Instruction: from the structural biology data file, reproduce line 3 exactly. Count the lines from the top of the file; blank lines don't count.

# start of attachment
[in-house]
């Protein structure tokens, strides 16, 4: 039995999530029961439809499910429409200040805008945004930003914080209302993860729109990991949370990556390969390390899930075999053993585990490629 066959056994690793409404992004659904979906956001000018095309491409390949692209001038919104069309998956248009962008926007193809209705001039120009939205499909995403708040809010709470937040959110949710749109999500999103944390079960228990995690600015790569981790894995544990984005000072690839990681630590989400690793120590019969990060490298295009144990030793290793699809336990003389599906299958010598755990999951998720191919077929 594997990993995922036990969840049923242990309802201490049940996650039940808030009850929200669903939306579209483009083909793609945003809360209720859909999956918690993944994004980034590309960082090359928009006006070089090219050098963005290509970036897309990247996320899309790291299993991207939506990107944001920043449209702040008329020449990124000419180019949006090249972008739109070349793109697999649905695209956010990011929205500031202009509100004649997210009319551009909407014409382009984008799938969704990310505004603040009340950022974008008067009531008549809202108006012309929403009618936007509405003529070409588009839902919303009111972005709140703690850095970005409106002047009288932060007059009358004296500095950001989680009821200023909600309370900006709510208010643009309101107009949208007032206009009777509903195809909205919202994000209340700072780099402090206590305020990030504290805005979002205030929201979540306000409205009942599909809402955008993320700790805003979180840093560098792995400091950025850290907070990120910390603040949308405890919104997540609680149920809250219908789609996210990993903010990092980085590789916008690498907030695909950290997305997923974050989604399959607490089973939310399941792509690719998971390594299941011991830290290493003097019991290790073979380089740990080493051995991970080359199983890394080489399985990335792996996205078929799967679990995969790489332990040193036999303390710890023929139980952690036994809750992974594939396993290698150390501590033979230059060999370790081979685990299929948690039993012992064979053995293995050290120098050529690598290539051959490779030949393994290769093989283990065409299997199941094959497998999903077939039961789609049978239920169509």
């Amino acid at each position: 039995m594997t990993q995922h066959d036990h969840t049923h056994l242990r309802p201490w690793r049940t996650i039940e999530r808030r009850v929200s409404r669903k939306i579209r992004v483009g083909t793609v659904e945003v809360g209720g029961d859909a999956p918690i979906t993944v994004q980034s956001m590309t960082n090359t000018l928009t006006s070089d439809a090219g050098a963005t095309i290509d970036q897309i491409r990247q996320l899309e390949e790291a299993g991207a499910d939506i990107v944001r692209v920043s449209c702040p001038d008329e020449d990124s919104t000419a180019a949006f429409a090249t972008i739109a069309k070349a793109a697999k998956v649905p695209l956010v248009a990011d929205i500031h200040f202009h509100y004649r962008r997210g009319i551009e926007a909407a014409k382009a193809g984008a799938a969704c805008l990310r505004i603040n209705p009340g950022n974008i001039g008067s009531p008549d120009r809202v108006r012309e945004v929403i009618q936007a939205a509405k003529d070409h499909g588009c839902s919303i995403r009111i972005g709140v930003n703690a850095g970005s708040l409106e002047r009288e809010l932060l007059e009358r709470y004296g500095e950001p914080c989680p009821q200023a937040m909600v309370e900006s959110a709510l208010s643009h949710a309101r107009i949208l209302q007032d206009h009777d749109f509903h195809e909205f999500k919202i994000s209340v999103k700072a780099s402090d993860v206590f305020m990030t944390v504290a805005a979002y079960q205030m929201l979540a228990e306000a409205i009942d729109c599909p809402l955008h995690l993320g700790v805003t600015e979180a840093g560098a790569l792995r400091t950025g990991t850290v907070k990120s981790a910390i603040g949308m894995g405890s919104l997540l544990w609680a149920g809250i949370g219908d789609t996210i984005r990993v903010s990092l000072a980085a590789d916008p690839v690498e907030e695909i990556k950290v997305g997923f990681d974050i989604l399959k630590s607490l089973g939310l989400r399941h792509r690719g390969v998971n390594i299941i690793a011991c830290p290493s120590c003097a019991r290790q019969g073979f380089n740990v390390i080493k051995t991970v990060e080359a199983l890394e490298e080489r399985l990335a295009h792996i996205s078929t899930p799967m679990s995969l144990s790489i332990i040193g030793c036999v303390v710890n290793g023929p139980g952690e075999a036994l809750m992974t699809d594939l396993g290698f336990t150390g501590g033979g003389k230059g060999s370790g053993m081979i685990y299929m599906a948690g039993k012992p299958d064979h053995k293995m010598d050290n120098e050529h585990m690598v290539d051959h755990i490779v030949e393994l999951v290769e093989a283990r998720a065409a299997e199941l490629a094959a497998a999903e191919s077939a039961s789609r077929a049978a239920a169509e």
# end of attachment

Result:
């Amino acid at each position: 039995m594997t990993q995922h066959d036990h969840t049923h056994l242990r309802p201490w690793r049940t996650i039940e999530r808030r009850v929200s409404r669903k939306i579209r992004v483009g083909t793609v659904e945003v809360g209720g029961d859909a999956p918690i979906t993944v994004q980034s956001m590309t960082n090359t000018l928009t006006s070089d439809a090219g050098a963005t095309i290509d970036q897309i491409r990247q996320l899309e390949e790291a299993g991207a499910d939506i990107v944001r692209v920043s449209c702040p001038d008329e020449d990124s919104t000419a180019a949006f429409a090249t972008i739109a069309k070349a793109a697999k998956v649905p695209l956010v248009a990011d929205i500031h200040f202009h509100y004649r962008r997210g009319i551009e926007a909407a014409k382009a193809g984008a799938a969704c805008l990310r505004i603040n209705p009340g950022n974008i001039g008067s009531p008549d120009r809202v108006r012309e945004v929403i009618q936007a939205a509405k003529d070409h499909g588009c839902s919303i995403r009111i972005g709140v930003n703690a850095g970005s708040l409106e002047r009288e809010l932060l007059e009358r709470y004296g500095e950001p914080c989680p009821q200023a937040m909600v309370e900006s959110a709510l208010s643009h949710a309101r107009i949208l209302q007032d206009h009777d749109f509903h195809e909205f999500k919202i994000s209340v999103k700072a780099s402090d993860v206590f305020m990030t944390v504290a805005a979002y079960q205030m929201l979540a228990e306000a409205i009942d729109c599909p809402l955008h995690l993320g700790v805003t600015e979180a840093g560098a790569l792995r400091t950025g990991t850290v907070k990120s981790a910390i603040g949308m894995g405890s919104l997540l544990w609680a149920g809250i949370g219908d789609t996210i984005r990993v903010s990092l000072a980085a590789d916008p690839v690498e907030e695909i990556k950290v997305g997923f990681d974050i989604l399959k630590s607490l089973g939310l989400r399941h792509r690719g390969v998971n390594i299941i690793a011991c830290p290493s120590c003097a019991r290790q019969g073979f380089n740990v390390i080493k051995t991970v990060e080359a199983l890394e490298e080489r399985l990335a295009h792996i996205s078929t899930p799967m679990s995969l144990s790489i332990i040193g030793c036999v303390v710890n290793g023929p139980g952690e075999a036994l809750m992974t699809d594939l396993g290698f336990t150390g501590g033979g003389k230059g060999s370790g053993m081979i685990y299929m599906a948690g039993k012992p299958d064979h053995k293995m010598d050290n120098e050529h585990m690598v290539d051959h755990i490779v030949e393994l999951v290769e093989a283990r998720a065409a299997e199941l490629a094959a497998a999903e191919s077939a039961s789609r077929a049978a239920a169509e």